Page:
How Franklin Templeton investors should vote on the winding-up proposal

Our Bureau Chennai | Updated on December 04, 2020 Published on December 04, 2020

How did the position of Franklin Templeton’s debt funds deteriorate?

All funds that wound up – Franklin India Low Duration, Franklin India Dynamic Accrual, Franklin India Credit Risk, Franklin India Short Term Income Plan, Franklin India Ultra Short Bond and Franklin India Income Opportunities – had high exposure to low-rated bonds, which were the worst impacted in the bond market turmoil in March and April.

Huge redemptions had been weighing on these funds for a while. While the fund house tried to manage the redemptions prior to April through borrowings and credit lines, the heightened market turbulence made matters worse. Increased redemption pressures, limited inflows and illiquidity in the low-rated bond market compounded the issue, forcing the fund house to close the six debt funds.

What happened after the funds were wound down?

Subsequent to the winding down, the decision to wind up the schemes was challenged in multiple High Courts. The Supreme Court ordered that all cases should be heard by the Karnataka High Court.

In October, the Karnataka High Court ruled that while FT had given investors the choice to choose an administering agency for the winding-up process, it failed to provide unit holders an option to reject winding up altogether.

The Court stated that the consent of a simple majority of unit holders is required for the winding up of mutual fund schemes and stayed the winding up till the vote was taken.

The Supreme Court has now ruled that the trustees should call a meeting of unit holders to seek their consent/approval for the winding up within a week from now. The redemption payment being made to unit-holders has been halted until then.

How should investors vote?

It would be best for investors to vote in favour of winding down the funds. Such a vote will lead to the distribution of the cash flow that the schemes have been receiving since April. It would be best if FT indicates the periodicity of the payouts, to help investors decide.

In all, the six schemes received ₹11,576 crore from maturities, pre-payments, and coupon payments since they were first suspended in April.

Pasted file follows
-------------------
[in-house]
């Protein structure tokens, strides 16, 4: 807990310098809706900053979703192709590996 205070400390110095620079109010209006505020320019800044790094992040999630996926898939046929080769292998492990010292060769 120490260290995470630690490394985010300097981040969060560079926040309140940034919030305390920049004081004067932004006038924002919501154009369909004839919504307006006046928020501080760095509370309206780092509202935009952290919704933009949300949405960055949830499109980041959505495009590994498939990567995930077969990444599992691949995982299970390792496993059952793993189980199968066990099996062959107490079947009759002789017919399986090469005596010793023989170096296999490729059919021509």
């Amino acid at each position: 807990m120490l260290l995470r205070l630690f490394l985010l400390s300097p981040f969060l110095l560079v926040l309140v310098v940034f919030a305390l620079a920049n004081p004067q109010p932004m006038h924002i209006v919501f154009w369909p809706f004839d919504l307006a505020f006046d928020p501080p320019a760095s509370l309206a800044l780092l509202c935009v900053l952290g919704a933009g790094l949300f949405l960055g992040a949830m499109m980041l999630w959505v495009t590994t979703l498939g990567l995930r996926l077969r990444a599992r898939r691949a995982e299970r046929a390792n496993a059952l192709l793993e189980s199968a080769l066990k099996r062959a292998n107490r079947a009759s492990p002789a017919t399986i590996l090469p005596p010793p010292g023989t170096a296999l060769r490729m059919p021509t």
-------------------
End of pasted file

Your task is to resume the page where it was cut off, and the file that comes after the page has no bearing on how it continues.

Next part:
The four debt schemes – Franklin India Low Duration Fund, Ultra Short Bond, Dynamic Accrual and Credit Risk Fund – have ₹7,226 crore surplus cash after paying out for the loan availed to meet the redemption pressure before the schemes were suspended for trading.

The two debt funds – Franklin India Short term Income plan and Income Opportunity Fund – have loan outstanding of ₹943 crore and ₹497 crore, and could not repay the loan despite receiving ₹440 crore and ₹138 crore in the second half of November, due to the Karnataka High Court order.

Once the shareholders’ approval is obtained for winding up, it may be possible to realise a large portion of the funds currently locked up in the schemes.

With the conditions in bond markets easing up significantly, there is relatively lower risk of capital erosion in the bonds in the portfolio. However, the key risk for investors in these funds is the possibility of defaults from corporates issuing the underlying bonds. Given that the six debt funds have a high exposure to low-rated bonds, credit risk emanating in these portfolios can hurt investors.

What if investors vote against winding up?

If investors vote against winding up the scheme, the schemes will have to be opened for investments and redemption. There could be large-scale redemption, especially from larger institutional investors. This will result in the schemes having to resort to distress sale of assets. The NAV can fall further, thus reducing the value of fund holding.

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Published on December 04, 2020
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